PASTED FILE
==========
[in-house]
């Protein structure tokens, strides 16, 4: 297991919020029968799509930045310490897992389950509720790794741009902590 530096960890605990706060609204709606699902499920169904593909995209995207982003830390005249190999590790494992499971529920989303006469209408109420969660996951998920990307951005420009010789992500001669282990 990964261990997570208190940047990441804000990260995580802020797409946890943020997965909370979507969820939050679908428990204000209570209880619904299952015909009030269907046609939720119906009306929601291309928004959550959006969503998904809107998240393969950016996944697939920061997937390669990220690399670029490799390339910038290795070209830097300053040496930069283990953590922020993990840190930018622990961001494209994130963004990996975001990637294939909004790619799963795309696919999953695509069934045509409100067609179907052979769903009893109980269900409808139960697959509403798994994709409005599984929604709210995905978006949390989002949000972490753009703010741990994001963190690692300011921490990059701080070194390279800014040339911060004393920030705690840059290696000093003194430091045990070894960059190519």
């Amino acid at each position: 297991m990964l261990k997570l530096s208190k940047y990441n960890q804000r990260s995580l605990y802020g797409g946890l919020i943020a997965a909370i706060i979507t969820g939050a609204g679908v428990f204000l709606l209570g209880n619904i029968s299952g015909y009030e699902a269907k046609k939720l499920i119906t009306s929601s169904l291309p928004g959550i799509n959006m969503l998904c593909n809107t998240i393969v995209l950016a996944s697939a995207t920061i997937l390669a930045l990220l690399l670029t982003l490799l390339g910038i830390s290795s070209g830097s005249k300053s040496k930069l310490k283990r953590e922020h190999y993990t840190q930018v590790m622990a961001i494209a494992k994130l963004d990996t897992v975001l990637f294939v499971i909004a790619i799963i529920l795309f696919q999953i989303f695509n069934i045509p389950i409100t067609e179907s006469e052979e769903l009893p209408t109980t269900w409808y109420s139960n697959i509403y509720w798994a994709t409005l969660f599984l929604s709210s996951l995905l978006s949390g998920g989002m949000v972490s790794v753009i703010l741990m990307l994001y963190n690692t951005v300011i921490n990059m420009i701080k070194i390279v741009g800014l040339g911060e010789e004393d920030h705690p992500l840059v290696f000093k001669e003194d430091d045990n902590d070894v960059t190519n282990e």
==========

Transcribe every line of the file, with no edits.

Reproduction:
[in-house]
């Protein structure tokens, strides 16, 4: 297991919020029968799509930045310490897992389950509720790794741009902590 530096960890605990706060609204709606699902499920169904593909995209995207982003830390005249190999590790494992499971529920989303006469209408109420969660996951998920990307951005420009010789992500001669282990 990964261990997570208190940047990441804000990260995580802020797409946890943020997965909370979507969820939050679908428990204000209570209880619904299952015909009030269907046609939720119906009306929601291309928004959550959006969503998904809107998240393969950016996944697939920061997937390669990220690399670029490799390339910038290795070209830097300053040496930069283990953590922020993990840190930018622990961001494209994130963004990996975001990637294939909004790619799963795309696919999953695509069934045509409100067609179907052979769903009893109980269900409808139960697959509403798994994709409005599984929604709210995905978006949390989002949000972490753009703010741990994001963190690692300011921490990059701080070194390279800014040339911060004393920030705690840059290696000093003194430091045990070894960059190519």
């Amino acid at each position: 297991m990964l261990k997570l530096s208190k940047y990441n960890q804000r990260s995580l605990y802020g797409g946890l919020i943020a997965a909370i706060i979507t969820g939050a609204g679908v428990f204000l709606l209570g209880n619904i029968s299952g015909y009030e699902a269907k046609k939720l499920i119906t009306s929601s169904l291309p928004g959550i799509n959006m969503l998904c593909n809107t998240i393969v995209l950016a996944s697939a995207t920061i997937l390669a930045l990220l690399l670029t982003l490799l390339g910038i830390s290795s070209g830097s005249k300053s040496k930069l310490k283990r953590e922020h190999y993990t840190q930018v590790m622990a961001i494209a494992k994130l963004d990996t897992v975001l990637f294939v499971i909004a790619i799963i529920l795309f696919q999953i989303f695509n069934i045509p389950i409100t067609e179907s006469e052979e769903l009893p209408t109980t269900w409808y109420s139960n697959i509403y509720w798994a994709t409005l969660f599984l929604s709210s996951l995905l978006s949390g998920g989002m949000v972490s790794v753009i703010l741990m990307l994001y963190n690692t951005v300011i921490n990059m420009i701080k070194i390279v741009g800014l040339g911060e010789e004393d920030h705690p992500l840059v290696f000093k001669e003194d430091d045990n902590d070894v960059t190519n282990e």